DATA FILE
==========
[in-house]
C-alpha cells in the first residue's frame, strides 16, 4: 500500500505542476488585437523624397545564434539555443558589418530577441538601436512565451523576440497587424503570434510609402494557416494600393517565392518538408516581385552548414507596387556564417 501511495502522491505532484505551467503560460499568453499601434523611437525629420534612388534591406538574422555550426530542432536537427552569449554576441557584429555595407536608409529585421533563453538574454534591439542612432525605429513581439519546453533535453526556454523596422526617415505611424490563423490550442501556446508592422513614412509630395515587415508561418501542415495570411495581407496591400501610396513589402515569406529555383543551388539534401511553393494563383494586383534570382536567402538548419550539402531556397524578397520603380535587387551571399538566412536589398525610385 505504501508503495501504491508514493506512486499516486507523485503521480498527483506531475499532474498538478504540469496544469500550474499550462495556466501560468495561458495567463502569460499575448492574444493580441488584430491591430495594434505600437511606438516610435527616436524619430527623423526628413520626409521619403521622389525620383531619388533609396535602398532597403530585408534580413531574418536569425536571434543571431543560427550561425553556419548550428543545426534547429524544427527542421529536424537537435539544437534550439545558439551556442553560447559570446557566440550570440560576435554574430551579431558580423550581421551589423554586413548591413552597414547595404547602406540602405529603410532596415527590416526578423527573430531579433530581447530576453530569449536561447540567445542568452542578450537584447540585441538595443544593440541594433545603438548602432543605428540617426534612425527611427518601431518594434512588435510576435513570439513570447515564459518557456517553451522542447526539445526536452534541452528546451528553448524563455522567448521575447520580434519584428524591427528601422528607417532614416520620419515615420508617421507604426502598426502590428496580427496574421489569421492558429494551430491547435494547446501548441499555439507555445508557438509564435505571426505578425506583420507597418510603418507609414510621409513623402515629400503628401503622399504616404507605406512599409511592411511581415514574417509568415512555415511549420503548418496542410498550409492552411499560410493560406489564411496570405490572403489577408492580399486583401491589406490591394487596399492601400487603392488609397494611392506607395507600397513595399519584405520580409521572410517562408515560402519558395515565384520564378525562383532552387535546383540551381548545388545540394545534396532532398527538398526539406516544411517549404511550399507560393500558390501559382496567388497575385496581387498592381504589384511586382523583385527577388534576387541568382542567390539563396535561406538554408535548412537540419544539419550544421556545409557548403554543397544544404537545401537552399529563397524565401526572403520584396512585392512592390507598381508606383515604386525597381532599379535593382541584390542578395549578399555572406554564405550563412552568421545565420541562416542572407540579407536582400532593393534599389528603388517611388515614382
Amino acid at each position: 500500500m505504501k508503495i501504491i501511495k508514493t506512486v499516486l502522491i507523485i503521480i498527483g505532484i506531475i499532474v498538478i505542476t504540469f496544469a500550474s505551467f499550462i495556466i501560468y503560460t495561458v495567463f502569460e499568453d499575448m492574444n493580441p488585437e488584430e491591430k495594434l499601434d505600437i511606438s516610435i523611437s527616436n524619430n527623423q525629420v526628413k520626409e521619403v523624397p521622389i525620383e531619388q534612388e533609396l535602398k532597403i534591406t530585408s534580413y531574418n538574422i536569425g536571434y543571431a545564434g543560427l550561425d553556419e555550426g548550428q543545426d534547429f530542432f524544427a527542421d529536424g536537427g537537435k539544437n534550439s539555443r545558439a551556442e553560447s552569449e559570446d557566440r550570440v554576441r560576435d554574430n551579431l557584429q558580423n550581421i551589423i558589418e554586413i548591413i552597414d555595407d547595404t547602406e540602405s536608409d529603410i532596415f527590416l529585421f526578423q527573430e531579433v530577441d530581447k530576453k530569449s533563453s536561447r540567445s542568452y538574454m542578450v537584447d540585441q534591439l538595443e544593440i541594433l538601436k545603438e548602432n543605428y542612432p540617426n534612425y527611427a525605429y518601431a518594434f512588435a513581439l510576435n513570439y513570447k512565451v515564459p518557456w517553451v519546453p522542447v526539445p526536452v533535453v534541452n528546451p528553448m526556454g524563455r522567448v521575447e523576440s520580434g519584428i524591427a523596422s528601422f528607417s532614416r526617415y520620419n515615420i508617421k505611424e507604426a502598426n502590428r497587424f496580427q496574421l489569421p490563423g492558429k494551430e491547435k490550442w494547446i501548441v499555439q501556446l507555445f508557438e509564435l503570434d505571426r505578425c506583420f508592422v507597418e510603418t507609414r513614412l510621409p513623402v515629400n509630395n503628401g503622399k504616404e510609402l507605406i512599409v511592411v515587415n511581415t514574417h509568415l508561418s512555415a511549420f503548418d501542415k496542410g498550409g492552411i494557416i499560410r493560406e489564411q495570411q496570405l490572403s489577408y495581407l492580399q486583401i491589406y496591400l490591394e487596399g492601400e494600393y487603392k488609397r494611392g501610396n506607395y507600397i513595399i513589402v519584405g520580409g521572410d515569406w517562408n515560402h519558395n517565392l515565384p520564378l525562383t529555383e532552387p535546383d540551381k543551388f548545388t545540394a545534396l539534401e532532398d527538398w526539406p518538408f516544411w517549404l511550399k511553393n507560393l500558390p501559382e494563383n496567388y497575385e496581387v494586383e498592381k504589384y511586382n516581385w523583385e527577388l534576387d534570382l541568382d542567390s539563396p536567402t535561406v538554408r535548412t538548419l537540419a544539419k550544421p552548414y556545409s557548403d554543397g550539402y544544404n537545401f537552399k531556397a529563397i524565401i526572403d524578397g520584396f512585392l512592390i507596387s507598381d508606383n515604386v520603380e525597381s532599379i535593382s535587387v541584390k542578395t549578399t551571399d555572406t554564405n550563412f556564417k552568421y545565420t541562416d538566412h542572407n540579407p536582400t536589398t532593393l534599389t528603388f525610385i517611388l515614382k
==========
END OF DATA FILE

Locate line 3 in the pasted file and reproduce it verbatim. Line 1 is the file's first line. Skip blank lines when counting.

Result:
Amino acid at each position: 500500500m505504501k508503495i501504491i501511495k508514493t506512486v499516486l502522491i507523485i503521480i498527483g505532484i506531475i499532474v498538478i505542476t504540469f496544469a500550474s505551467f499550462i495556466i501560468y503560460t495561458v495567463f502569460e499568453d499575448m492574444n493580441p488585437e488584430e491591430k495594434l499601434d505600437i511606438s516610435i523611437s527616436n524619430n527623423q525629420v526628413k520626409e521619403v523624397p521622389i525620383e531619388q534612388e533609396l535602398k532597403i534591406t530585408s534580413y531574418n538574422i536569425g536571434y543571431a545564434g543560427l550561425d553556419e555550426g548550428q543545426d534547429f530542432f524544427a527542421d529536424g536537427g537537435k539544437n534550439s539555443r545558439a551556442e553560447s552569449e559570446d557566440r550570440v554576441r560576435d554574430n551579431l557584429q558580423n550581421i551589423i558589418e554586413i548591413i552597414d555595407d547595404t547602406e540602405s536608409d529603410i532596415f527590416l529585421f526578423q527573430e531579433v530577441d530581447k530576453k530569449s533563453s536561447r540567445s542568452y538574454m542578450v537584447d540585441q534591439l538595443e544593440i541594433l538601436k545603438e548602432n543605428y542612432p540617426n534612425y527611427a525605429y518601431a518594434f512588435a513581439l510576435n513570439y513570447k512565451v515564459p518557456w517553451v519546453p522542447v526539445p526536452v533535453v534541452n528546451p528553448m526556454g524563455r522567448v521575447e523576440s520580434g519584428i524591427a523596422s528601422f528607417s532614416r526617415y520620419n515615420i508617421k505611424e507604426a502598426n502590428r497587424f496580427q496574421l489569421p490563423g492558429k494551430e491547435k490550442w494547446i501548441v499555439q501556446l507555445f508557438e509564435l503570434d505571426r505578425c506583420f508592422v507597418e510603418t507609414r513614412l510621409p513623402v515629400n509630395n503628401g503622399k504616404e510609402l507605406i512599409v511592411v515587415n511581415t514574417h509568415l508561418s512555415a511549420f503548418d501542415k496542410g498550409g492552411i494557416i499560410r493560406e489564411q495570411q496570405l490572403s489577408y495581407l492580399q486583401i491589406y496591400l490591394e487596399g492601400e494600393y487603392k488609397r494611392g501610396n506607395y507600397i513595399i513589402v519584405g520580409g521572410d515569406w517562408n515560402h519558395n517565392l515565384p520564378l525562383t529555383e532552387p535546383d540551381k543551388f548545388t545540394a545534396l539534401e532532398d527538398w526539406p518538408f516544411w517549404l511550399k511553393n507560393l500558390p501559382e494563383n496567388y497575385e496581387v494586383e498592381k504589384y511586382n516581385w523583385e527577388l534576387d534570382l541568382d542567390s539563396p536567402t535561406v538554408r535548412t538548419l537540419a544539419k550544421p552548414y556545409s557548403d554543397g550539402y544544404n537545401f537552399k531556397a529563397i524565401i526572403d524578397g520584396f512585392l512592390i507596387s507598381d508606383n515604386v520603380e525597381s532599379i535593382s535587387v541584390k542578395t549578399t551571399d555572406t554564405n550563412f556564417k552568421y545565420t541562416d538566412h542572407n540579407p536582400t536589398t532593393l534599389t528603388f525610385i517611388l515614382k